Effects of inner solution viscosity and membrane stiffness on erythrocyte deformability on passing through a microchannel: prediction by two-dimensional simulation
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We studied erythrocyte deformability in an effort to develop diagnostic methods based on its measurement and thus aid in the development of therapies for circulatory diseases. In the reported work, we performed two-dimensional numerical simulations of blood flow through a microchannel (MC) to evaluate erythrocyte deformability, applying the immersed boundary method to simulate erythrocyte movement and deformation. To evaluate deformability, MC transit capacity and shape recoverability were considered, defined as the time required to pass through the MC and the time constant during the shape-recovery process after exiting the MC, respectively. The simulation results showed that the erythrocyte MC transit time increased when the viscosity of the inner solution or the stiffness of the membrane increased. The time constant for erythrocyte shape recovery increased as the inner solution viscosity increased. In contrast, the time constant decreased as the erythrocyte membrane stiffness increased. These time-constant trends were in agreement with a theoretical equation derived using the Kelvin model and with previous experimental results. This diagnostic method of measuring erythrocyte shape recoverability and MC transit capacity is anticipated to have clinical application.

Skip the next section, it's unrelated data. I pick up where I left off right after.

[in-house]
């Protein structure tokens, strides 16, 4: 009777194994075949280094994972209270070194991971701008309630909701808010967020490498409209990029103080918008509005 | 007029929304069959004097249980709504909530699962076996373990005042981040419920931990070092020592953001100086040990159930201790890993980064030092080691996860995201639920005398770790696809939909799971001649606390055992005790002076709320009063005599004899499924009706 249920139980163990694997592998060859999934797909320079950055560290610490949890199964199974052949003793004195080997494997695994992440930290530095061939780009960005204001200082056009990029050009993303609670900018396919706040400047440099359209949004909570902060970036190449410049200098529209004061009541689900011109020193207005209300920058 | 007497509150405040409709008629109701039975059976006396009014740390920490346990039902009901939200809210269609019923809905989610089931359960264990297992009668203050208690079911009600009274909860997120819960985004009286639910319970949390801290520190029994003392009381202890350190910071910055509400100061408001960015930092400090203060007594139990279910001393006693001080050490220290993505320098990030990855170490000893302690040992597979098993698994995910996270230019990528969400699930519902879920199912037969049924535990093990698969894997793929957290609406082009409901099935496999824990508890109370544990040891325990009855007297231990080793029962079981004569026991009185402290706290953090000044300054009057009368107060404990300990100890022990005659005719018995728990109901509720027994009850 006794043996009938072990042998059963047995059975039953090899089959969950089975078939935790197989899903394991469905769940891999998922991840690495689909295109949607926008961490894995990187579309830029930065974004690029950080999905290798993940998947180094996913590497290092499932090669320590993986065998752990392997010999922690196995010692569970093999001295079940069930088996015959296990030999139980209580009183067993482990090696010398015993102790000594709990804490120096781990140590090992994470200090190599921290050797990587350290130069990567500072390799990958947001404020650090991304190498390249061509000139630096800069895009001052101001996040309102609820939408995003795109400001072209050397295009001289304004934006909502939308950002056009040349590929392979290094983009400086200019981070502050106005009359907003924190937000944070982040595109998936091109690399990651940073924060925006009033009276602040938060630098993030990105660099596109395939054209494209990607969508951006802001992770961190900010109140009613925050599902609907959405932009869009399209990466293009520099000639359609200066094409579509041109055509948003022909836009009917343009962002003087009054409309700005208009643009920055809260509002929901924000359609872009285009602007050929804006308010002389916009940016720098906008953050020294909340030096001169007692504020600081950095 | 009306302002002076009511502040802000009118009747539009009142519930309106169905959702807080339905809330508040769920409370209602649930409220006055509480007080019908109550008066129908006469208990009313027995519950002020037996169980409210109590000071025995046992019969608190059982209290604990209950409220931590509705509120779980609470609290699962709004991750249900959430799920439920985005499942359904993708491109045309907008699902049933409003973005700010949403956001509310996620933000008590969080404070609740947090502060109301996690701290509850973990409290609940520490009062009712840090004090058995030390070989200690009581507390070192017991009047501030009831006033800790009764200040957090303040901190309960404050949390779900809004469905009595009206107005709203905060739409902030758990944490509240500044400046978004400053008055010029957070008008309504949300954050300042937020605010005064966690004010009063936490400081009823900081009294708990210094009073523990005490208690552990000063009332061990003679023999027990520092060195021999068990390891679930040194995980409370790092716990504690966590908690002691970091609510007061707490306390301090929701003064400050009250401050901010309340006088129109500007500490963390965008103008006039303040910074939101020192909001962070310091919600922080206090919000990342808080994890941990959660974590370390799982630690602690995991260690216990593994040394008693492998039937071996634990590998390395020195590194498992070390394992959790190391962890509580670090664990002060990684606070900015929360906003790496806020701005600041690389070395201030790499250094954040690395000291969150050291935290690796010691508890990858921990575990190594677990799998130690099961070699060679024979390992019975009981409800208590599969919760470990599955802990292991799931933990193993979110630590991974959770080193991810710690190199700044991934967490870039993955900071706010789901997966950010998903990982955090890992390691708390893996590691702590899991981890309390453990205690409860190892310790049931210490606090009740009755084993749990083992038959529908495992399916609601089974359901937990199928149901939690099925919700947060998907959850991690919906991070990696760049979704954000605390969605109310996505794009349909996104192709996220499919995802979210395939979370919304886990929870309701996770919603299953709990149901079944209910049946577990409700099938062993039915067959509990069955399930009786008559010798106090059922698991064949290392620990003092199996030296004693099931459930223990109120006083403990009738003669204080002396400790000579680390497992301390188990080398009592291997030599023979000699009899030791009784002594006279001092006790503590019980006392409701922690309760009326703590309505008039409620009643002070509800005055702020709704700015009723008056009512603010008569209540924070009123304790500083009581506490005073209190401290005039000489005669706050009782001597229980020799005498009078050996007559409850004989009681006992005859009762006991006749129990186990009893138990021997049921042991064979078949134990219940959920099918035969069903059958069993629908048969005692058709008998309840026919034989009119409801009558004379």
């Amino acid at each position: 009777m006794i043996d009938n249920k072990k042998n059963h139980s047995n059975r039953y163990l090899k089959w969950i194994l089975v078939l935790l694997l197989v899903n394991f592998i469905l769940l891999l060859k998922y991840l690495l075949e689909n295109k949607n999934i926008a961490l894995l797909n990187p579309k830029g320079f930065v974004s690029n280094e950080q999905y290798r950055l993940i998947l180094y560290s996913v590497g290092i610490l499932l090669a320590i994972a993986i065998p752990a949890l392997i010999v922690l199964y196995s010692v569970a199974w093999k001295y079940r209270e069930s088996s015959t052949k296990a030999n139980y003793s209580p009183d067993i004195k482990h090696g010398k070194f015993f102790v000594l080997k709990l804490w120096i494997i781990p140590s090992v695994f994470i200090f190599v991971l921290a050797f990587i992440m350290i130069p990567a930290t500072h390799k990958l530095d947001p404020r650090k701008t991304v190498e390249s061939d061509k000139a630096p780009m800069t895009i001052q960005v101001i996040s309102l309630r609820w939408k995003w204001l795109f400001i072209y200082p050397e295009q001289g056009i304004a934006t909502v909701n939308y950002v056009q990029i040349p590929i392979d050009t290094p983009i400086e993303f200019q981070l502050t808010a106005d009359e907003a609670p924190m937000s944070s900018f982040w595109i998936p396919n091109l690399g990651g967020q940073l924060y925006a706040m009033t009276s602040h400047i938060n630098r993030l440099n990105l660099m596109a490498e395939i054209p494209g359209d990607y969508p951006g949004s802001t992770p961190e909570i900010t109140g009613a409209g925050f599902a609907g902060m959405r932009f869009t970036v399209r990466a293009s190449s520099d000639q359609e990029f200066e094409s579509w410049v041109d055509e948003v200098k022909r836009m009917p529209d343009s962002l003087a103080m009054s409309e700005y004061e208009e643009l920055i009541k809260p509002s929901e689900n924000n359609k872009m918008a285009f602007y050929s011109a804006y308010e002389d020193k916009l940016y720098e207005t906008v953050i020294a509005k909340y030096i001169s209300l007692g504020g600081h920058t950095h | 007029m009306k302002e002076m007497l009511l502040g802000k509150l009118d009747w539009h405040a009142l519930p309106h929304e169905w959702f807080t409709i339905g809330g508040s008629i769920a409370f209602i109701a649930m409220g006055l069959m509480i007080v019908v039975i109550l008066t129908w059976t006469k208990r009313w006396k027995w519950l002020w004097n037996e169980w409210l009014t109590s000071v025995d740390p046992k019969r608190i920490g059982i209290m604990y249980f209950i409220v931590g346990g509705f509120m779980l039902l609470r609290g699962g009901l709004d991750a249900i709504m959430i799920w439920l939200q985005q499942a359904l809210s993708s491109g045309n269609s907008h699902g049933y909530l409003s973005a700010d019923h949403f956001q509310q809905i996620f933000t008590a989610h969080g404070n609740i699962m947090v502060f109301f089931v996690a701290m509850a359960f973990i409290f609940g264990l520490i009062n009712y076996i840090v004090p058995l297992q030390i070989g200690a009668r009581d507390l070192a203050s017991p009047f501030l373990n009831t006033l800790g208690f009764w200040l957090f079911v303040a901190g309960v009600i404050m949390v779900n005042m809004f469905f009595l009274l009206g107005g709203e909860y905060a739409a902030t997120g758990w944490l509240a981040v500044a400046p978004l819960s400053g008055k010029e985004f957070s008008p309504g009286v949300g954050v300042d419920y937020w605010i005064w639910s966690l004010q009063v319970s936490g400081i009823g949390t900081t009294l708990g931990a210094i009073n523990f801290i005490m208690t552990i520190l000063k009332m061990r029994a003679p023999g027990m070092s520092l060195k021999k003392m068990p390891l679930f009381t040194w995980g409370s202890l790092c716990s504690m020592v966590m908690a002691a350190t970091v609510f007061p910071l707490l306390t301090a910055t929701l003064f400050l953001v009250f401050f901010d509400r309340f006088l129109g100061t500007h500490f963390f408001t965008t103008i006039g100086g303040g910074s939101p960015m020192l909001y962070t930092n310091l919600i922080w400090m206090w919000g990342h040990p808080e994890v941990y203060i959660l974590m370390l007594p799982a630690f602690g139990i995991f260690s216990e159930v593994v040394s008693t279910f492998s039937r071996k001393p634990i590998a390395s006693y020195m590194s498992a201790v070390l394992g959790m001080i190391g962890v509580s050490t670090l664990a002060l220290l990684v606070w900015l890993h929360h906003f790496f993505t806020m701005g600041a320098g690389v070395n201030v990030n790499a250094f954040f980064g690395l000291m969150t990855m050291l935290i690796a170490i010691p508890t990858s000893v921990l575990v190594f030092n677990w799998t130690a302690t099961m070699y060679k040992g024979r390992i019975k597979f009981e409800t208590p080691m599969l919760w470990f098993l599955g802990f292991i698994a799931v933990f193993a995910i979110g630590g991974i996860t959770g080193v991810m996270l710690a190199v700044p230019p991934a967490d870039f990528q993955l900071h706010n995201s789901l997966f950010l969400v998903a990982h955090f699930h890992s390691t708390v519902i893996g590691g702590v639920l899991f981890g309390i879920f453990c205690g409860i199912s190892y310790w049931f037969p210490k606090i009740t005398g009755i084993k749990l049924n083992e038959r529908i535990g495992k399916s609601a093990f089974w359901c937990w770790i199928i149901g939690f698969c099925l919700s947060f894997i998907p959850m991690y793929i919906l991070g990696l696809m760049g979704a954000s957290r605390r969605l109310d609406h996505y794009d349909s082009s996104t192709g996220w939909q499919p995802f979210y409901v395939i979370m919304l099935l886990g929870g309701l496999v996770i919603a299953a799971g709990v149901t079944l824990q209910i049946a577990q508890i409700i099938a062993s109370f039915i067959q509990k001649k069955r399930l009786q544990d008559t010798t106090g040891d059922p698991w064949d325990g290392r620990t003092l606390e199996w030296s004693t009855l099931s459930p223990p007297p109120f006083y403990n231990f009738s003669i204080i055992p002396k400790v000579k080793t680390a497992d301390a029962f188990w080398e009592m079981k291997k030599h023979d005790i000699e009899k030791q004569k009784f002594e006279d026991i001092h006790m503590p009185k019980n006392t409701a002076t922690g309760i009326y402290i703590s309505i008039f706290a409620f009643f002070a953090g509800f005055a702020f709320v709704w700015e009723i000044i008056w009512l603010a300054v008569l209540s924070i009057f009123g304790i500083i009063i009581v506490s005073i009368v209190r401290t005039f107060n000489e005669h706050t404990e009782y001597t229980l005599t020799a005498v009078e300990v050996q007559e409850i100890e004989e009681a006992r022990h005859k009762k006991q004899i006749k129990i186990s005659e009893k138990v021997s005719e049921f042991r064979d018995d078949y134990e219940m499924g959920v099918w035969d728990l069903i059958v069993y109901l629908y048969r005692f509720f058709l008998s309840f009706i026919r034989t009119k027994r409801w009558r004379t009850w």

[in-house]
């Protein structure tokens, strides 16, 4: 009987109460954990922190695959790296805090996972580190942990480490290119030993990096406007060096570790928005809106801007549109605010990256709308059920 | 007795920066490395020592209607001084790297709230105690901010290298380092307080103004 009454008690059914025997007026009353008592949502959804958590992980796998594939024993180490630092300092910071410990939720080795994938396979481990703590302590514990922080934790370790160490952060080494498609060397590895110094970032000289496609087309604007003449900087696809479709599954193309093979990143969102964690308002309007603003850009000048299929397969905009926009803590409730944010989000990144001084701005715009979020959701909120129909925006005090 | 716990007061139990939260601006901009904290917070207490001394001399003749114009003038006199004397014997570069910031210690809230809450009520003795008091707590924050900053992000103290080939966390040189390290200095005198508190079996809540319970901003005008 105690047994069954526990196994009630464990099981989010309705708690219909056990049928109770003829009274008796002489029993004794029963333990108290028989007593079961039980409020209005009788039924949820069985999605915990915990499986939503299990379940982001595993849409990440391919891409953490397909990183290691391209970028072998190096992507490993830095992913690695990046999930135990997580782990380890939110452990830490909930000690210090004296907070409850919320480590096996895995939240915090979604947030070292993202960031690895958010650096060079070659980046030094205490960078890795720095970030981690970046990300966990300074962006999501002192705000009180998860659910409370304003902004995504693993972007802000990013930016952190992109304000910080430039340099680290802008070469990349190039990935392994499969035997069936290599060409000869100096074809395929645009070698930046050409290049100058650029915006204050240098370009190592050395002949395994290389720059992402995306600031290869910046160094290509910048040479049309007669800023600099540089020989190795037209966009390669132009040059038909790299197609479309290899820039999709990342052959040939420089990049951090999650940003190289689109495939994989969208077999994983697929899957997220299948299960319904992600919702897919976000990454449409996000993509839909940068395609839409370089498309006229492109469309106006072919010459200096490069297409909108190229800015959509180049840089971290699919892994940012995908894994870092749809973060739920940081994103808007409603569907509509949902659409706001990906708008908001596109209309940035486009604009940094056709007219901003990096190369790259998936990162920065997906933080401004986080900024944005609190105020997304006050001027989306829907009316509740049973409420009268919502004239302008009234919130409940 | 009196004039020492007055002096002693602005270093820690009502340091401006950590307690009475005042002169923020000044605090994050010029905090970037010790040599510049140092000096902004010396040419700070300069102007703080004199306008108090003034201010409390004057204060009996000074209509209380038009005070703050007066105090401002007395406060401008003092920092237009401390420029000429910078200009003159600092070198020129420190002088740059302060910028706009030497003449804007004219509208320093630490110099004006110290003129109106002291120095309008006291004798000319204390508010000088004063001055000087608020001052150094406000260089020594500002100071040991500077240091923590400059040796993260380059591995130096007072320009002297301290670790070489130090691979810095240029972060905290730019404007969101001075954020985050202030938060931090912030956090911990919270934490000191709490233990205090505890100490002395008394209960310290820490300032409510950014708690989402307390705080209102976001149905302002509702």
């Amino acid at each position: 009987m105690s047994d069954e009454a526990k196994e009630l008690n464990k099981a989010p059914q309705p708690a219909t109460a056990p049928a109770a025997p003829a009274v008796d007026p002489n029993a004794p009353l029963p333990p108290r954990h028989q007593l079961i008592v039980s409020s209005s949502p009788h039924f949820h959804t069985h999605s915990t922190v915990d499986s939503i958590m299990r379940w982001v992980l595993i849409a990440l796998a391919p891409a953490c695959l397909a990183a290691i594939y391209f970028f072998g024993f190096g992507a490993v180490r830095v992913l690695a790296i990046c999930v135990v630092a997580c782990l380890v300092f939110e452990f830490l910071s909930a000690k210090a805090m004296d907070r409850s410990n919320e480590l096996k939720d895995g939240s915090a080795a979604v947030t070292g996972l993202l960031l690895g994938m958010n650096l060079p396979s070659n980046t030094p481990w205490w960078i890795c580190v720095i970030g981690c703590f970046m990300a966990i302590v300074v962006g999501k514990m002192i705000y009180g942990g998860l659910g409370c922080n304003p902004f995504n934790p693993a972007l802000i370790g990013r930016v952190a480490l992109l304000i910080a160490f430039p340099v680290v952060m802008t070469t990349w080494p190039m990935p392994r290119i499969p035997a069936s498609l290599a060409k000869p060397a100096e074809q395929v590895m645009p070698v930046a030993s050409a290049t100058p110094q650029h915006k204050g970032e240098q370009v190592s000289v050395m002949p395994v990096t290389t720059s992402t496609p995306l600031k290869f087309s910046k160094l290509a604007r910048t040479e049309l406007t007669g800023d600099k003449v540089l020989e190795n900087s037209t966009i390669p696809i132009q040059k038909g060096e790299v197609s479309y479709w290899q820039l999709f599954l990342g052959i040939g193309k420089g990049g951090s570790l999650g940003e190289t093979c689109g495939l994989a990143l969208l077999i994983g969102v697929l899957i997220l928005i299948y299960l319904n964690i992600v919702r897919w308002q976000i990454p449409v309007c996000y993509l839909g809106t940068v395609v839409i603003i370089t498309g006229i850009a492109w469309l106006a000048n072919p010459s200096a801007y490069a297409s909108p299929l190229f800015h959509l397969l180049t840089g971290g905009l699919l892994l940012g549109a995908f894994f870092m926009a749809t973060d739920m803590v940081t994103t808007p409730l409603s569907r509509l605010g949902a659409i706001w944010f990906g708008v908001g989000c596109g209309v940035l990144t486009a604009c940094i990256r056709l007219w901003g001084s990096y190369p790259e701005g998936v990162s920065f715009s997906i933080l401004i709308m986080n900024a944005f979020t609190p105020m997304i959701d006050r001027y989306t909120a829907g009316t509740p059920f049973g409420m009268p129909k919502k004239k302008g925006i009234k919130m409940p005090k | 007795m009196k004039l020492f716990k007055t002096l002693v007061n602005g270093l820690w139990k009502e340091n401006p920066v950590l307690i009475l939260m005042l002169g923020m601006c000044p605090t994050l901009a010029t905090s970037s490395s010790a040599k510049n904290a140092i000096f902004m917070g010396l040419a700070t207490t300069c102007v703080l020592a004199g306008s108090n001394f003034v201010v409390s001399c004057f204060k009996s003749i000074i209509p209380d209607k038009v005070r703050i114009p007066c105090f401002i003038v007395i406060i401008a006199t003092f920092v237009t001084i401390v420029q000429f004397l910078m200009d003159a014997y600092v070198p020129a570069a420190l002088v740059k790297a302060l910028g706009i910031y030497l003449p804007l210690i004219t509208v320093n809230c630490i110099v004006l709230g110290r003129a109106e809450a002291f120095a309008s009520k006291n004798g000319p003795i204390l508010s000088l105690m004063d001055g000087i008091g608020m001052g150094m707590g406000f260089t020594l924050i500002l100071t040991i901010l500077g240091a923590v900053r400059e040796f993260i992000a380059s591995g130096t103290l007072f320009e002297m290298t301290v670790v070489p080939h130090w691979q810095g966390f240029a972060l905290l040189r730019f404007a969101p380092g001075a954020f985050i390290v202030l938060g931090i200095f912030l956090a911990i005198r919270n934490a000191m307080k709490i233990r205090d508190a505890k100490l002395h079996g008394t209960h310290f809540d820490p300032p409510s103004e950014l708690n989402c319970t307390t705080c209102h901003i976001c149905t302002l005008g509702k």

KeywordsErythrocyte deformability Shape recoverability Microchannel Transit capacity Kelvin model Immersed boundary method
Part of this research was supported by a “Strategic Project to Support the Formation of Research Bases at Private Universities” Matching Fund Subsidy from MEXT 2008–2010.
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